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State v. Wilson-Bey

Court of Appeals of Connecticut

April 3, 1990

STATE of Connecticut
Virgil WILSON-BEY, Sr.

Page 373

Argued Dec. 14, 1989.

Certification Denied May 3, 1990.

Page 374

Mark S. Baldwin, Sp. Public Defender, with whom, on the brief, were William H. Narwold, and David D. Legere, Hartford, for appellant (defendant).

Frederick W. Fawcett, Asst. State's Atty., with whom, on the brief, were Donald A. Browne, State's Atty., Bridgeport, and Kevin M. Kennedy, Law Student Intern, for appellee (State).


[21 Conn.App. 163] SPALLONE, Judge.

A jury convicted the defendant of the crimes of violation of the state dependency producing drug law; General Statutes § 21a-277(a); and possession of drug paraphernalia in a drug factory situation. General Statutes § 21-277(c). On appeal, the defendant claims that the trial court erred (1) in allowing into evidence items seized from the defendant's apartment in violation of his rights under the fourth and fourteenth amendments to the federal constitution and under article first, § 7, of the state constitution, (2) in admitting out-of-state laboratory reports without requiring the state to present testimony to indicate whether they were business records under General Statutes § 52-180, (3) in admitting the results of tests performed by an out-of-state laboratory in violation of his right to confront witnesses against him under the sixth and fourteenth amendments to the federal constitution and under article first, § 8, of the state constitution, (4) in failing to require the state to prove beyond a reasonable doubt that he was guilty of possession with intent to distribute cocaine in violation of § 21a-277(a); (5) in [21 Conn.App. 164] failing to comply with General Statutes § 54-84(b) [1] concerning his failure to testify, and (6) in refusing to give the jury a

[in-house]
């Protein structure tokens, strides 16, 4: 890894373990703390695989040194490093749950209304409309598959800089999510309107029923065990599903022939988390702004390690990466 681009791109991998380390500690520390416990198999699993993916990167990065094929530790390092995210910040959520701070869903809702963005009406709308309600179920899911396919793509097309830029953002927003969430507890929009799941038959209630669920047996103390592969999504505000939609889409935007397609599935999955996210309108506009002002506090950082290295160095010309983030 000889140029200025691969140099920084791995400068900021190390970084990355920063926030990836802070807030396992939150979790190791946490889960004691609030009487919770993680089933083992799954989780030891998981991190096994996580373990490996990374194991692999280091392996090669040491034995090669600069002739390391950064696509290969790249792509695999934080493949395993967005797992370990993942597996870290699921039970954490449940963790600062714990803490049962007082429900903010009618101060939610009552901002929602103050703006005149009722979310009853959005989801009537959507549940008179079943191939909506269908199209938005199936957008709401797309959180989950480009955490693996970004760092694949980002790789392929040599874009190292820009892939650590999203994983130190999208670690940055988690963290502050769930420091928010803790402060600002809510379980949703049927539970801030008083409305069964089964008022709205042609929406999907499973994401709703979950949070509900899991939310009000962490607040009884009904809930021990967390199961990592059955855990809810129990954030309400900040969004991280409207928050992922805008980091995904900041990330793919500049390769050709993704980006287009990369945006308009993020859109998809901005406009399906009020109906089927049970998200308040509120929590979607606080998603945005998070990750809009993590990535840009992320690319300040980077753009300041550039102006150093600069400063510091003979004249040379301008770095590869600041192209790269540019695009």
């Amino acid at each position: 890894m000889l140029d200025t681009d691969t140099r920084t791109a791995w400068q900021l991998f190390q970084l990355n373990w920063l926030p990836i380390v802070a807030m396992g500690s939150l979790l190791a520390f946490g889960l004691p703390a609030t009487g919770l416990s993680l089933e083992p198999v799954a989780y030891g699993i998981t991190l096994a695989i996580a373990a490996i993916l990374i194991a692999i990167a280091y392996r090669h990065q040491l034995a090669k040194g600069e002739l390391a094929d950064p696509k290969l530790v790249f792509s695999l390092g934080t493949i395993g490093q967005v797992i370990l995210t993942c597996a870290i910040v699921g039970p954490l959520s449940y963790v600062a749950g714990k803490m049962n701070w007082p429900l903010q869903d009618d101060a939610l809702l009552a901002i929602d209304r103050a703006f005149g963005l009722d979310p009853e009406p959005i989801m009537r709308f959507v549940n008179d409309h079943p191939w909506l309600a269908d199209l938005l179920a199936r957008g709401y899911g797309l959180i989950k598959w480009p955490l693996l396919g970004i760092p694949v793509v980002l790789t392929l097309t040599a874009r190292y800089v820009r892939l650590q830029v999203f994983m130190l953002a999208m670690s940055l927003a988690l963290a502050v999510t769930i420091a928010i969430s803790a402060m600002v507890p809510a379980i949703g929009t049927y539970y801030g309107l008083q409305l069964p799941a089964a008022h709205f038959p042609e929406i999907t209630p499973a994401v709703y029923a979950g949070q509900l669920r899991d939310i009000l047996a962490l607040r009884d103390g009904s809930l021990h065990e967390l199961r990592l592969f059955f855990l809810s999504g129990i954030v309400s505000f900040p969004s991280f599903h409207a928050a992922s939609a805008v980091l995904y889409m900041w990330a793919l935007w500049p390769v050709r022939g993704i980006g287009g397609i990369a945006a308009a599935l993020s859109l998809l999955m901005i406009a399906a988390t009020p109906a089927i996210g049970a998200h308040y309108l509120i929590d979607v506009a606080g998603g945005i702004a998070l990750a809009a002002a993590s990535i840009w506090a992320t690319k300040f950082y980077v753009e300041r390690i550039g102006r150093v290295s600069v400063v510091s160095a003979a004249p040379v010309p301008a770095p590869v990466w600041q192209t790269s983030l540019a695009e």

Page 375

cautionary instruction concerning the prosecutor's inflammatory remarks.

The evidence adduced at trial reasonably supports the facts as follows. Carolyn Hamrick and the defendant lived in an apartment in the city of Bridgeport with their son, Virgil Jr., and Hamrick's daughter. The apartment consisted of a living room, kitchen, bathroom and two bedrooms. On June 2, at about 6 a.m., the defendant and Frank Braswell, a neighbor, arrived at the apartment and smoked crack with a glass pipe and a propane torch. Braswell took the torch with him when he left. The defendant went to bed after informing Hamrick that she should expect John Lee to arrive at the apartment, and that she should give Lee $100 in return for vials of crack. Lee arrived at about 8 a.m. and the exchange transpired.

Hamrick then went to Braswell's apartment to get the propane torch and returned to her own apartment with Jennifer Braswell, where the two of them smoked crack. Just after 10 a.m., Hamrick left Virgil, Jr., watching television in the living room while she went to a convenience store across the street to buy milk. She left the lit propane torch on the washing machine in the kitchen. The apartment caught fire while she was out. The Bridgeport fire department arrived shortly thereafter and gained control of the blaze within twenty minutes. Firefighters rescued the defendant and Virgil, Jr., from the apartment, but Virgil, Jr., died after reaching the hospital.